Early on, it was all about the vineyards. Making wine didn't happen until 1986, when David tried his hand with a few barrels of Cabernet from Madrona Ranch. He never released the wine. He'd always heard the first release can make or break you, and the '86 just wasn't good enough. So '87 was the first Abreu wine David sold. “I'd leave bottles at restaurants around the valley and tell them to drink it with their staff. ‘If you like it, call me.’”

That’s how it all began. A close observer, David had the opportunity to learn from some of the best. Winemakers who understood, as he did, that it was all about the vineyards, the soils, the fruit. As for the winemaking, he got a lot of advice, listened to it all, and then carved his own path. Made wine the way he thought it should be made.

Some people shook their heads. Wondered why he went to such lengths. But it's the same approach he takes in the vineyards. He just does what he feels, in his gut, is right.

He's done it that way for 30 years now.

“In those days, the farmers would drink martinis after work, not wine. Farming was a lot more about business, about the markets. If prices for two crops were up and two were down, you were probably okay. Laurie Wood and Chuck Carpy were people I followed closely. They only farmed vineyards, no cattle or anything else. I was fascinated by that.”

“I'd see people come back to Napa from a trip to Bordeaux, and all they'd talk about were the lunches and dinners they'd had. I wanted to know what they'd learned. Later on when I went, I studied the vineyards. If I had to, I'd hop a fence to see the vines. They were so well-groomed, so precise.” He recognized how different the climate was, how difficult the weather could be. “Education is important. Traveling and seeing other parts of the world. I won't sit here growing complacent. I'm always asking what we can do to better ourselves, no matter what Mother Nature dishes out.”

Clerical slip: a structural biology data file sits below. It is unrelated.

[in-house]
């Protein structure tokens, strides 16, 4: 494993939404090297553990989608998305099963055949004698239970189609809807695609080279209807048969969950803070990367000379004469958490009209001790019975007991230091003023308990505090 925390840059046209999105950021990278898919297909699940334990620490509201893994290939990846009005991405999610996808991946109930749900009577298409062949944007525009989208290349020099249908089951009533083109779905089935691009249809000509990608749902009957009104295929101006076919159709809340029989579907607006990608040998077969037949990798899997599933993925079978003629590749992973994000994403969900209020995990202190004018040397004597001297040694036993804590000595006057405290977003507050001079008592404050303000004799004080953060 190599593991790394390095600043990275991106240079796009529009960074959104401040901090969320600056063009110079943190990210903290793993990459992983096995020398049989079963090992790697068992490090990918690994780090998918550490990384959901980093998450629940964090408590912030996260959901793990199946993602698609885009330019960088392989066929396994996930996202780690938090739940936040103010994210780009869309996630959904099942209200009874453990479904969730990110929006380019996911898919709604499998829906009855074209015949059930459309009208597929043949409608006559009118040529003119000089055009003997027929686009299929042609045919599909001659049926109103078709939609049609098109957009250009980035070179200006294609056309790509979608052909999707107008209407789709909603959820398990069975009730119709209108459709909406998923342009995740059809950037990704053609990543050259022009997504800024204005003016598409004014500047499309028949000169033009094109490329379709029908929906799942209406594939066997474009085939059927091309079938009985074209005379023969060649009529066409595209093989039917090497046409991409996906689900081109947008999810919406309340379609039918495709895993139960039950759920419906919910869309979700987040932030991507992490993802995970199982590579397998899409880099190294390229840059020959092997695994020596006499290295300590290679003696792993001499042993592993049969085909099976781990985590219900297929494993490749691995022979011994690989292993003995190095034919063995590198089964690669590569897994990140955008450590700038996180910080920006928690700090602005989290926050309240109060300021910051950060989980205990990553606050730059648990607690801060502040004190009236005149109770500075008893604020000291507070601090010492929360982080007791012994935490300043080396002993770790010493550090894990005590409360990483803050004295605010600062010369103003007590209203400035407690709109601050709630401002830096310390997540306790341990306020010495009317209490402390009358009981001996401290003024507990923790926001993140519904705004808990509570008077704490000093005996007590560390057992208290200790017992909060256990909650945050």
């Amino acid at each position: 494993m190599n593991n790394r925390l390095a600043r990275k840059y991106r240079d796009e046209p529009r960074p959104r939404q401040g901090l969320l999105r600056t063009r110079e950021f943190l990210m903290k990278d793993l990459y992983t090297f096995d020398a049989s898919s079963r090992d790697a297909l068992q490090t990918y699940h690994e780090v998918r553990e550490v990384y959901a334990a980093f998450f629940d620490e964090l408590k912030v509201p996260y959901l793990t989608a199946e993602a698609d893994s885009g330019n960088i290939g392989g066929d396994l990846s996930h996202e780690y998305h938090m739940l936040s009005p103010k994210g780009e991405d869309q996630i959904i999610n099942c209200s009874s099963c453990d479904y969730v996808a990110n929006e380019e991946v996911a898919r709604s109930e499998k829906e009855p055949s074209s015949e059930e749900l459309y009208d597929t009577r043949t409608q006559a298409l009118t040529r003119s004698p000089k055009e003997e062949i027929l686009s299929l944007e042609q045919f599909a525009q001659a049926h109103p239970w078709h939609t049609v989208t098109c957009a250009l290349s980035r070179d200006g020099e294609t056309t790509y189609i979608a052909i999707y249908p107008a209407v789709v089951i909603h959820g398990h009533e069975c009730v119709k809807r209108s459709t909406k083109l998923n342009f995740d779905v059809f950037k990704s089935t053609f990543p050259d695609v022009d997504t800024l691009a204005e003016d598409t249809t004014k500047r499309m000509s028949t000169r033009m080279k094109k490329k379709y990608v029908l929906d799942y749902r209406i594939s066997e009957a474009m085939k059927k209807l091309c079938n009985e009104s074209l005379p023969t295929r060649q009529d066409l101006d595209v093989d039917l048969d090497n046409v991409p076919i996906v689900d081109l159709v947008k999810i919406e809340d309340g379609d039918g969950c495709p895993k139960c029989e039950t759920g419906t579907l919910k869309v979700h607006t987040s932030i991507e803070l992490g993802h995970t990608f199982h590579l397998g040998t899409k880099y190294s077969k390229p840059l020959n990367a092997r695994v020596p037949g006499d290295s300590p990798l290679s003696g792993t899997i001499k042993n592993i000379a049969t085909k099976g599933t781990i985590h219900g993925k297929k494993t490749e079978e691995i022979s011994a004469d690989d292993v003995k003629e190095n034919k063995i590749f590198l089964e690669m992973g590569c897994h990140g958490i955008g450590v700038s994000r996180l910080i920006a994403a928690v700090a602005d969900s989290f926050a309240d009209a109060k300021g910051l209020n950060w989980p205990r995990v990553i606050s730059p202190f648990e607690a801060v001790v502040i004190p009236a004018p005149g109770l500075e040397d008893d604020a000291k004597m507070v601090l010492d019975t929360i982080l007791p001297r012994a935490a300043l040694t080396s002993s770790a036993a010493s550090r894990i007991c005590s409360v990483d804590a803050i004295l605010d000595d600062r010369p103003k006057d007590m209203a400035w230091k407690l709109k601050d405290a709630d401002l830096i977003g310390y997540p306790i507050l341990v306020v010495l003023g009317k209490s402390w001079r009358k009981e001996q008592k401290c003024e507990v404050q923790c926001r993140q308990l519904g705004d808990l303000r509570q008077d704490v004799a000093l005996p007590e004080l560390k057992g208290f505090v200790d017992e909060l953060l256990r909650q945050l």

“I watched a whole revolution in this valley, with some great individuals, people who competed at the highest level. In the 90's things really changed, the way we thought about our vineyards and gained an understanding about special pieces of land. It was like pedaling a bike—we put it into a higher gear.”

Compromise was never acceptable. “People told me how critical the first release was, but then how the second release was even more critical, like you have to prove it wasn't a fluke.” The '86, '88, '90 and '98 from Madrona Ranch were all declassified. Different reasons each time, all human error. Which is why, when he could, he got his own winery. “There was a level of work he wasn't able to execute because he didn't have that control. He didn't want to put his name on it,” says Brad. “That's just David. It's no different than a super-meticulous chef in a kitchen. He's not going to put food out that he's not comfortable with. He'll just throw it in the garbage, start over.”

In 2000 David was making his wine at Stuart Sloan's place. Winemakers were in the early stages of sorting their fruit. Stuart and David would have discussions about sorting—why they did it and if it made any difference. The idea of making two tanks side by side with the exact same fruit—one sorted, one not—came up. Would they be able to tell the difference? ‘Ok Stuart, you've got two blocks on the same rootstock with the same scion selection, let's do one in one tank and one in the other.’ Stuart rebutted. ‘You've got Madrona, why don't you do two tanks of Madrona side by side?’ David refused. Neither would accept anything less than perfection. Sometimes you don't need proof to know in your gut what's right.

“The excitement never ends. There are stories every vintage. There's something to talk about every year.”